The Fifth Sunday in Lent (Yr A) Apr 2, 2017


Old Testament: Ezekiel (37:1-14)


The hand of the Lord came upon me, and he brought me out by the spirit of the Lord and set me down in the middle of a valley; it was full of bones. He led me all around them; there were very many lying in the valley, and they were very dry. He said to me, “Mortal, can these bones live?” I answered, “O Lord God, you know.” Then he said to me, “Prophesy to these bones, and say to them: O dry bones, hear the word of the Lord. Thus says the Lord God to these bones: I will cause breath to enter you, and you shall live. I will lay sinews on you, and will cause flesh to come upon you, and cover you with skin, and put breath in you, and you shall live; and you shall know that I am the Lord.”  So I prophesied as I had been commanded; and as I prophesied, suddenly there was a noise, a rattling, and the bones came together, bone to its bone. I looked, and there were sinews on them, and flesh had come upon them, and skin had covered them; but there was no breath in them. Then he said to me, “Prophesy to the breath, prophesy, mortal, and say to the breath: Thus says the Lord God: Come from the four winds, O breath, and breathe upon these slain, that they may live.” I prophesied as he commanded me, and the breath came into them, and they lived, and stood on their feet, a vast multitude.  Then he said to me, “Mortal, these bones are the whole house of Israel. They say, ‘Our bones are dried up, and our hope is lost; we are cut off completely.’ Therefore prophesy, and say to them, Thus says the Lord God: I am going to open your graves, and bring you up from your graves, O my people; and I will bring you back to the land of Israel. And you shall know that I am the Lord, when I open your graves, and bring you up from your graves, O my people. I will put my spirit within you, and you shall live, and I will place you on your own soil; then you shall know that I, the Lord, have spoken and will act,” says the Lord.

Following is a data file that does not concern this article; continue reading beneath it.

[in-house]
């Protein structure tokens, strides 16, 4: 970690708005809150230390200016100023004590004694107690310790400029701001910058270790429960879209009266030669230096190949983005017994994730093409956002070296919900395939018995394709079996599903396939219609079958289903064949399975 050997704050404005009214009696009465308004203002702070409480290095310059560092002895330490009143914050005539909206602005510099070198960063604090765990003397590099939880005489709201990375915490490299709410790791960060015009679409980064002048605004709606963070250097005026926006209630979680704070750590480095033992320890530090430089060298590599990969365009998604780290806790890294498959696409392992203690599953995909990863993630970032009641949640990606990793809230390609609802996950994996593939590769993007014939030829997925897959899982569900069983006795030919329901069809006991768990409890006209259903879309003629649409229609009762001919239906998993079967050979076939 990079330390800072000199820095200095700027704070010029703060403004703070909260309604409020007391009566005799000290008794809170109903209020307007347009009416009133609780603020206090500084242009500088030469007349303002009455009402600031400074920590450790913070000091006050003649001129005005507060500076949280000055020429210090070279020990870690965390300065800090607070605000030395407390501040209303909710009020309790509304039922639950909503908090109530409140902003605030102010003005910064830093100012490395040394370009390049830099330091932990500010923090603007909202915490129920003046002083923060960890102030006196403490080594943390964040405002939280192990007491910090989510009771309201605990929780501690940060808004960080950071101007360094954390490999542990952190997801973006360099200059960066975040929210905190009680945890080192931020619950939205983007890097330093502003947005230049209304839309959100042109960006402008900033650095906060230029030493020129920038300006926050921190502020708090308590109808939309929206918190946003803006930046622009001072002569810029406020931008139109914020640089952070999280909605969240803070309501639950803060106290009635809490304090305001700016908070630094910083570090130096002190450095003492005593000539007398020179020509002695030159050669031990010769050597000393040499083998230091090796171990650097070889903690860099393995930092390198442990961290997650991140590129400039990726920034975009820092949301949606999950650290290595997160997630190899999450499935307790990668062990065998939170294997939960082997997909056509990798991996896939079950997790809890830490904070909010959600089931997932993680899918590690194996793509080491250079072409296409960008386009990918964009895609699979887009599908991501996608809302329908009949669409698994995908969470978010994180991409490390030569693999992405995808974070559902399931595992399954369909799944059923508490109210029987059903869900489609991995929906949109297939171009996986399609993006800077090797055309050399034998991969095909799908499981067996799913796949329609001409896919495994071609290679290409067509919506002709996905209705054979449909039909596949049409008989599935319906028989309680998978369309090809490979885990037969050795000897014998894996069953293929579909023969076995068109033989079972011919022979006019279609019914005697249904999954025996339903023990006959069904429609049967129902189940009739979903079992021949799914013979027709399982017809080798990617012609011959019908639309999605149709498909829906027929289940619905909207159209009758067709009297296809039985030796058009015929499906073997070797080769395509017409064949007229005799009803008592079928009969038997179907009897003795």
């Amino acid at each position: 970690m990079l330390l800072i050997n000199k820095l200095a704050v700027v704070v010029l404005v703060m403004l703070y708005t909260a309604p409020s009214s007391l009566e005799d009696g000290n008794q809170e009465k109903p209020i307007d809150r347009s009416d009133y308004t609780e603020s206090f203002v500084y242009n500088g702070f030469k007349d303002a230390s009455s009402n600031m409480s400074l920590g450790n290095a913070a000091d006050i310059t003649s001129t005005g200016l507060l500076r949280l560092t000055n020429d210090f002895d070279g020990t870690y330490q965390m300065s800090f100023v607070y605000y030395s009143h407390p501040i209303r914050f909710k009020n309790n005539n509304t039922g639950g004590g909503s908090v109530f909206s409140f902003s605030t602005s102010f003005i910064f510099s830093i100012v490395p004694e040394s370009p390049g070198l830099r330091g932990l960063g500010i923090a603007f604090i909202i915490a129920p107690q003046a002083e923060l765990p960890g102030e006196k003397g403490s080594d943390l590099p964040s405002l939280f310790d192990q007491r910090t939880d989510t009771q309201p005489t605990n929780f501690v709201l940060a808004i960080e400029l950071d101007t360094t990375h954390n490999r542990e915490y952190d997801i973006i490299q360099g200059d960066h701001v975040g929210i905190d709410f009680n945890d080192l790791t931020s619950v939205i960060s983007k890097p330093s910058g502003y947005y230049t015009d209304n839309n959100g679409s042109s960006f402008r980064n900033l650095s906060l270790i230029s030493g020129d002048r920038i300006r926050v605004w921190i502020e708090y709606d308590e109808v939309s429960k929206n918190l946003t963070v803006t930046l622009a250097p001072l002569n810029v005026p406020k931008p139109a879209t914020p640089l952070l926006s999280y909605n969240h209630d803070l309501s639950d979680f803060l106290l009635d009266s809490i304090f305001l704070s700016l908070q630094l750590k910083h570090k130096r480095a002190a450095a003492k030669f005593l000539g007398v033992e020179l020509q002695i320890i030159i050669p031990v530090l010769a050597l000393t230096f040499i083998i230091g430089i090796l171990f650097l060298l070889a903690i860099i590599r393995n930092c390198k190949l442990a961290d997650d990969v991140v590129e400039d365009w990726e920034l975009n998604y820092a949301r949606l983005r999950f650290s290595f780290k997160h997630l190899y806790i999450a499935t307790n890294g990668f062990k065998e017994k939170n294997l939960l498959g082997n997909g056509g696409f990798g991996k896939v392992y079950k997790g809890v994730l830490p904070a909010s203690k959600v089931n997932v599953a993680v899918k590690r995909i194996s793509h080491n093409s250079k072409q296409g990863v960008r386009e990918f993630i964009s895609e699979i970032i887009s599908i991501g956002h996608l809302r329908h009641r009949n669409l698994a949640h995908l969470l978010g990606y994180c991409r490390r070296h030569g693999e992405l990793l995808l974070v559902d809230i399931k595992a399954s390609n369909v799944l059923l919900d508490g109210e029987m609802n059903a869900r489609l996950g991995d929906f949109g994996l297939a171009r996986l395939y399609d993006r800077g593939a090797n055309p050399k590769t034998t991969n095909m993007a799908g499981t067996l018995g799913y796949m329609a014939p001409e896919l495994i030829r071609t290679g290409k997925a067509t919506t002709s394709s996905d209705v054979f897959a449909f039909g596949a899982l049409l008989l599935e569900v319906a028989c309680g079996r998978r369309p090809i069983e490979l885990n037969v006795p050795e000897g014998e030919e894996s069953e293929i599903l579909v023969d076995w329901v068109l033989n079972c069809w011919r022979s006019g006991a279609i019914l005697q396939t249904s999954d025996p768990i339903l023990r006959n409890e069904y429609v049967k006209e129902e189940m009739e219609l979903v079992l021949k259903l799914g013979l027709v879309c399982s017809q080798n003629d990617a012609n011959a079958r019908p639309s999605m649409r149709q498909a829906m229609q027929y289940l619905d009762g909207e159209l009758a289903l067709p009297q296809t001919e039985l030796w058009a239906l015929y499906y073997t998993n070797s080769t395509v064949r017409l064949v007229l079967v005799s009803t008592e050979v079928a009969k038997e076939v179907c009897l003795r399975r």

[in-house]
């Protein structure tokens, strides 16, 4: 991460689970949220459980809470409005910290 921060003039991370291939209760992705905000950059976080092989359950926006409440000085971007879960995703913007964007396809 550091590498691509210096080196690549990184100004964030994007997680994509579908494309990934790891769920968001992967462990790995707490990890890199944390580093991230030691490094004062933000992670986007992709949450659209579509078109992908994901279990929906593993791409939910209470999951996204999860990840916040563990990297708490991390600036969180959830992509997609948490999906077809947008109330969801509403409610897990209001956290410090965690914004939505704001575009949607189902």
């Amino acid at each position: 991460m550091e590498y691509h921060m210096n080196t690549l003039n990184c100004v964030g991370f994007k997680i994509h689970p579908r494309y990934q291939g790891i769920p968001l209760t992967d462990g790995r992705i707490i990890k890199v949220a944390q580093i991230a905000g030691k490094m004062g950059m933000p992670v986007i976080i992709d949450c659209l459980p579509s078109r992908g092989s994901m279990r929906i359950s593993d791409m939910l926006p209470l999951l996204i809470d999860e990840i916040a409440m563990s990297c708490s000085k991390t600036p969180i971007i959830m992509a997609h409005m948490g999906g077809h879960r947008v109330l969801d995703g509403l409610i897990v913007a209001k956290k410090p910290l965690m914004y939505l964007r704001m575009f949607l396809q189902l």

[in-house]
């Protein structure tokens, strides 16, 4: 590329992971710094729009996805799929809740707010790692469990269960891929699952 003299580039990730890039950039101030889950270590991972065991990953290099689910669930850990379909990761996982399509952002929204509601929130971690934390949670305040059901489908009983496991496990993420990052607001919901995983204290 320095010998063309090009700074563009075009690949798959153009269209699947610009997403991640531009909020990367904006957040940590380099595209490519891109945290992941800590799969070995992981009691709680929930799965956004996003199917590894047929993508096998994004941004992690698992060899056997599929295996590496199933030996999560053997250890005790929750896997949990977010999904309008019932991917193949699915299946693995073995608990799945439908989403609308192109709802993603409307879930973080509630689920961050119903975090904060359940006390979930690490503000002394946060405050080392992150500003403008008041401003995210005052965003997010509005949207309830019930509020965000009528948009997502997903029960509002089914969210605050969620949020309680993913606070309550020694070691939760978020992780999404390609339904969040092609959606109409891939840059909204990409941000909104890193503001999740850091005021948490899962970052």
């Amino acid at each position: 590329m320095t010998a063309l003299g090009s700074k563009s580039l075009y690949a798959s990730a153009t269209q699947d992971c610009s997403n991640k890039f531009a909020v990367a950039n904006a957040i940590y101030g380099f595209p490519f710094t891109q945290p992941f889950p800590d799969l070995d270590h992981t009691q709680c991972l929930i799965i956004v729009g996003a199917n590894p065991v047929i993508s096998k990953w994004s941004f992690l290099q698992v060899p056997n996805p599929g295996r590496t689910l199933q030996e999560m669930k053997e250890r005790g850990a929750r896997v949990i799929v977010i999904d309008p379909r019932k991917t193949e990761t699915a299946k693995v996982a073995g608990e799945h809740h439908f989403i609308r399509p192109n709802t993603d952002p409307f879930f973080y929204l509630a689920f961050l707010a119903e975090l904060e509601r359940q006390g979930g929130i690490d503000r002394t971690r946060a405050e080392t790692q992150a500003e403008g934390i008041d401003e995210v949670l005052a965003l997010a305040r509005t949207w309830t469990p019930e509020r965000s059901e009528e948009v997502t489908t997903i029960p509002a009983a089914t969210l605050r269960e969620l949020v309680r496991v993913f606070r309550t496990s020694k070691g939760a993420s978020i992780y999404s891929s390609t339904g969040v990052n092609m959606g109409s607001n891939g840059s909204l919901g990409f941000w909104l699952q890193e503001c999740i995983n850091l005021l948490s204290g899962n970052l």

The Response: Psalm 130


1 Out of the depths have I called to you, O Lord;

   Lord, hear my voice; *

  let your ears consider well the voice of my supplication.

2 If you, Lord, were to note what is done amiss, *

   O Lord, who could stand?

3 For there is forgiveness with you; *

   therefore you shall be feared.

4  I wait for the Lord; my soul waits for him; *

    in his word is my hope.

5  My soul waits for the Lord,

    more than watchmen for the morning, *

    more than watchmen for the morning.

6  O Israel, wait for the Lord, *

    for with the Lord there is mercy;

7  With him there is plenteous redemption, *

    and he shall redeem Israel from all their sins.




The Epistle: Romans (8:6-11)


To set the mind on the flesh is death, but to set the mind on the Spirit is life and peace. For this reason the mind that is set on the flesh is hostile to God; it does not submit to God’s law–indeed it cannot, and those who are in the flesh cannot please God.  But you are not in the flesh; you are in the Spirit, since the Spirit of God dwells in you. Anyone who does not have the Spirit of Christ does not belong to him. But if Christ is in you, though the body is dead because of sin, the Spirit is life because of righteousness. If the Spirit of him who raised Jesus from the dead dwells in you, he who raised Christ from the dead will give life to your mortal bodies also through his Spirit that dwells in you.




The Gospel: John (11:1-45)